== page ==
By Bree Davies
By Emerald O'Brien
By Gina Tron
By Jon Solomon
By Drew Ailes
By Courtney Harrell
By Kyra Scrimgeour
During his more than two decades of playing music, Jon Wirtz has performed with a slew of local acts, including the Sputter, LSW, Matt Morris, Angie Stevens and John Common, who encouraged the thirty-year-old pianist to finally pull the trigger on his solo piano album.
Wirtz narrowed the track list for his solo debut, Sea Level, from a hundred-plus tunes down to eight. Among his own compositions, he included an intriguing take on Soundgarden's "Black Hole Sun" and re-harmonized the usually bubbly "Someday My Prince Will Come" — which has been covered countless times by jazz artists — to make it a bit darker than other versions. We spoke with Wirtz recently about playing in both the jazz and rock realms and about Sea Level.
Westword: Since you've played in both jazz and rock groups, have you been applying jazz stuff to rock stuff and vice versa?
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Yeah, definitely. Playing with those bands has helped bring some of those elements into a jazz context, as far as not playing so heady, like intellectual — because it's really easy to do, especially when you're playing solo. It's really easy to get wrapped up in your head too much. Actually, one of the guys from those bands was listening to some of the rough takes, and he brought up that point.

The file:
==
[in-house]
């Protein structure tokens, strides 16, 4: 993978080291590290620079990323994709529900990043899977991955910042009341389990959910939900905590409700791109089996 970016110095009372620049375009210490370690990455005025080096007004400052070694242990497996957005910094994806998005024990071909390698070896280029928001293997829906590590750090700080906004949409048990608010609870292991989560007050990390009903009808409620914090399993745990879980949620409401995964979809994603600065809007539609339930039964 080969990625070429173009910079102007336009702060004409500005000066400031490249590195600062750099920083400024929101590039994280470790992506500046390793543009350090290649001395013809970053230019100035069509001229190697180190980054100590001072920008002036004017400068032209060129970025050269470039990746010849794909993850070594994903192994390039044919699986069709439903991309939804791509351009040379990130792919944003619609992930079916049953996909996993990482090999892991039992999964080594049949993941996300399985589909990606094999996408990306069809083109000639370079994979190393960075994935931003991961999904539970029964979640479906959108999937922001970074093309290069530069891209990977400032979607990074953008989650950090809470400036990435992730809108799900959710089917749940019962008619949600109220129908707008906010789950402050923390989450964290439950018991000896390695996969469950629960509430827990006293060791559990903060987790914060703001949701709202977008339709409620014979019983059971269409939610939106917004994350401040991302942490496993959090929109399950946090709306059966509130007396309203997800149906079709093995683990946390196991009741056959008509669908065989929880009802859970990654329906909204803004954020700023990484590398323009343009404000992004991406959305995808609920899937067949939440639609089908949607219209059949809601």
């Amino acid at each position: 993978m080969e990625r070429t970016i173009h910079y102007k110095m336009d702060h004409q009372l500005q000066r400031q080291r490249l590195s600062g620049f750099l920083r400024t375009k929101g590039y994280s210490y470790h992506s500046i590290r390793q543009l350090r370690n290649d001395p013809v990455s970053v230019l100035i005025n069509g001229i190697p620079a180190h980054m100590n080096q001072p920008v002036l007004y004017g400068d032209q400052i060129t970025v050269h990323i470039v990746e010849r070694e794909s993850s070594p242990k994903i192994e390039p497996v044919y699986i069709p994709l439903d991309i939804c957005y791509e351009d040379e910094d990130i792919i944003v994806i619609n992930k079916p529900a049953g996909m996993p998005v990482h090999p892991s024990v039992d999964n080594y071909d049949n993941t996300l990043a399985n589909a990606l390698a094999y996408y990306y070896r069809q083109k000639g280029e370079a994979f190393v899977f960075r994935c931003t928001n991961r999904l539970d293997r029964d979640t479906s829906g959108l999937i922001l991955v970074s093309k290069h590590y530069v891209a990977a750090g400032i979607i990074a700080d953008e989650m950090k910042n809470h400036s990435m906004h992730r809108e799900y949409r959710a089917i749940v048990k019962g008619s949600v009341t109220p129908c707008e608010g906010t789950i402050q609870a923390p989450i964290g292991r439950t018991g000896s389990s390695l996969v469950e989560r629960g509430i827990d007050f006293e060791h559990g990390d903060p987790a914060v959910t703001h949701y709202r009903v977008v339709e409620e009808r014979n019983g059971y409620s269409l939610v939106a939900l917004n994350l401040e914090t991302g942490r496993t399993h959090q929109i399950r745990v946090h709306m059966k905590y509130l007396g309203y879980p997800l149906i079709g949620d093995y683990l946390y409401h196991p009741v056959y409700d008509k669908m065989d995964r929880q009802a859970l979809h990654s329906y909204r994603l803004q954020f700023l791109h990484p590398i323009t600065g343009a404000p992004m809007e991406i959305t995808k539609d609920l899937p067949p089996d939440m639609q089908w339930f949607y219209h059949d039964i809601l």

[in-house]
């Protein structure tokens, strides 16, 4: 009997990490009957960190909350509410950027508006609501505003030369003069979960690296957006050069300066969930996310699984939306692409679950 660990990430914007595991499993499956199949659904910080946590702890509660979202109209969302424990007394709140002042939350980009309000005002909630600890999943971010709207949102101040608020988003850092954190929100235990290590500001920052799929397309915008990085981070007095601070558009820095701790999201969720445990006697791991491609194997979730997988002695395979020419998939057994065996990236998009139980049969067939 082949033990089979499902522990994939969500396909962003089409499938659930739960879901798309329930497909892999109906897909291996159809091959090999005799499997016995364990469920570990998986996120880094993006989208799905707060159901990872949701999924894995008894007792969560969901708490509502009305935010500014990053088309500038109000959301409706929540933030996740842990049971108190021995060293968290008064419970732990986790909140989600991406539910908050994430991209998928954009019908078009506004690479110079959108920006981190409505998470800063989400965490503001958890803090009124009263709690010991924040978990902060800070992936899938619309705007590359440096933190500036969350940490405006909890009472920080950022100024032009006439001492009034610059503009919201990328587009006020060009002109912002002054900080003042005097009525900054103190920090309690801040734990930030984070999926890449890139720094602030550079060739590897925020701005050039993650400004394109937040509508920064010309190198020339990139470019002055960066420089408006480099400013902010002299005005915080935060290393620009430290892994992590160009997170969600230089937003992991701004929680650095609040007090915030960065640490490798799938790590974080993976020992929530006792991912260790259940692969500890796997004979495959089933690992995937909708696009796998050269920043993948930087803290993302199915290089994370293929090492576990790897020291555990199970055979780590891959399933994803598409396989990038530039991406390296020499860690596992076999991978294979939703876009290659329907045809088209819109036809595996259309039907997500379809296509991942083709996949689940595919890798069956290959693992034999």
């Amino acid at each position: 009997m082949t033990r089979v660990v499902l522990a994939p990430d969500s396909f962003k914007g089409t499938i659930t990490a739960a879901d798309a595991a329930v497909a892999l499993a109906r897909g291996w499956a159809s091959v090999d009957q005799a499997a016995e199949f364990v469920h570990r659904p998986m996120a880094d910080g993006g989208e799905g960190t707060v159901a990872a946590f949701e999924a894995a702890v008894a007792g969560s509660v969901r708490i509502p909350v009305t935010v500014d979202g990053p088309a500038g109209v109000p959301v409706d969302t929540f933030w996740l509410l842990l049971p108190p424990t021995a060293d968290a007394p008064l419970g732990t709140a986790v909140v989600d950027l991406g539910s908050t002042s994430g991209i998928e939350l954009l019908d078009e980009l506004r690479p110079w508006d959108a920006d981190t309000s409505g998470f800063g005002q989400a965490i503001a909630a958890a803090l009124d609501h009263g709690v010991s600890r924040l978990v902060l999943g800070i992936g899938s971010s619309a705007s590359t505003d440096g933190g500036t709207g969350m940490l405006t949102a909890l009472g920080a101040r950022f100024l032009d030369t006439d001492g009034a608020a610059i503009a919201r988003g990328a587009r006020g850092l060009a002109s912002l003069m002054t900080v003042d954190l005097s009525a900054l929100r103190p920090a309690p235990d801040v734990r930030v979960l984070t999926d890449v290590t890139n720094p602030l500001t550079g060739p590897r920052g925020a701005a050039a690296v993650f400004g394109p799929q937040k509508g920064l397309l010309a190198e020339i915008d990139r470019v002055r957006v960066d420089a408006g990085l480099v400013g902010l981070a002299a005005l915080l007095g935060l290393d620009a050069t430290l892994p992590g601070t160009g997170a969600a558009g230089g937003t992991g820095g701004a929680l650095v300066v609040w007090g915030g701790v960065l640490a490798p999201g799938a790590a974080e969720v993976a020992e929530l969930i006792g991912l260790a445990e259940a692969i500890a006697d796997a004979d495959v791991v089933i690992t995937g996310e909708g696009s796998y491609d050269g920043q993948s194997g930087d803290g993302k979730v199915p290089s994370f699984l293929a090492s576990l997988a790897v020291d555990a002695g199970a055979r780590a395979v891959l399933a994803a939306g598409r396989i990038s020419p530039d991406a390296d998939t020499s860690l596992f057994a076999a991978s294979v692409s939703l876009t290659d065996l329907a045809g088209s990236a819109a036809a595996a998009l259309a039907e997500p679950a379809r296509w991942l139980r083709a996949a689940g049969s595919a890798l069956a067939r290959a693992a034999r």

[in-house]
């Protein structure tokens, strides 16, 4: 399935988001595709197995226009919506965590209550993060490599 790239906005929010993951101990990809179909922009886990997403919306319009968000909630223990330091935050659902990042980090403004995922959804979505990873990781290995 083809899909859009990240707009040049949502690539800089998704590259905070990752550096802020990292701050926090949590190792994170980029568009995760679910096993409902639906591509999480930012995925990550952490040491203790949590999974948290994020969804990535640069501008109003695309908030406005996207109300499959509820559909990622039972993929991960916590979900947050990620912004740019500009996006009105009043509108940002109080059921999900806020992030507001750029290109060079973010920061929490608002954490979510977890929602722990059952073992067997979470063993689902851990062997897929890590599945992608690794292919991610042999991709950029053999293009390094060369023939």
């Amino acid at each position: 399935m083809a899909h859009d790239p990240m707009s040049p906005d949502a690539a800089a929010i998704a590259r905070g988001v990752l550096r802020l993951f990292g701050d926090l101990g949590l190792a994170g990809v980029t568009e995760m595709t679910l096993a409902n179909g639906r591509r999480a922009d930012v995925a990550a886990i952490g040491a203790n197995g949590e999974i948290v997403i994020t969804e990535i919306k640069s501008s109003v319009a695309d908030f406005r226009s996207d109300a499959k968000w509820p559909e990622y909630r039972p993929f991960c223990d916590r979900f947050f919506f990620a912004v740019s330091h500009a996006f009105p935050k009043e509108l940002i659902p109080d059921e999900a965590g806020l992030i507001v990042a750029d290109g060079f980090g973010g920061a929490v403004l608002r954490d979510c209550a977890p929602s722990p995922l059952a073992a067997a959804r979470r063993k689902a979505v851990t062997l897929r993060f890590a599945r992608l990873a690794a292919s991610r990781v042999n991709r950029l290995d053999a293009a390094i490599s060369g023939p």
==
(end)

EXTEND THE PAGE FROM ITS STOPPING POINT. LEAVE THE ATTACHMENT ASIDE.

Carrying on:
That was really the turning point in the whole sessions of recording, that I went back in the studio really quick afterwards with a whole new mindset of like, "Yeah, get out of your head and remember that it's more important to get some soul in there than to play thirteenth chords or something." So the rock stuff has helped get more emotion and stuff into this, and this has helped to get me more ready for anything on the fly with those bands.
Is the album named after one your songs, "Running at Sea Level"?
No, it was kind of the opposite, I guess. I just liked the phrase "running at sea level." Aside from that, the whole reason I started playing solo, which was like four years ago, it was a period of time where I was having trouble booking and keeping bandmembers, and I just came to the realization that the only guarantee of steady work, really, ever, is if I learn to play solo.
So the whole idea was learn to sound good with just you and a piano, and you know you'll be able to play with other people. It's hard to do everything yourself, and it's easier to play in a band situation, I think. The metaphor, I guess, was a stretch, but I think of the Olympic athletes who come to Colorado Springs to train there, and then they go to sea level and it's just cake.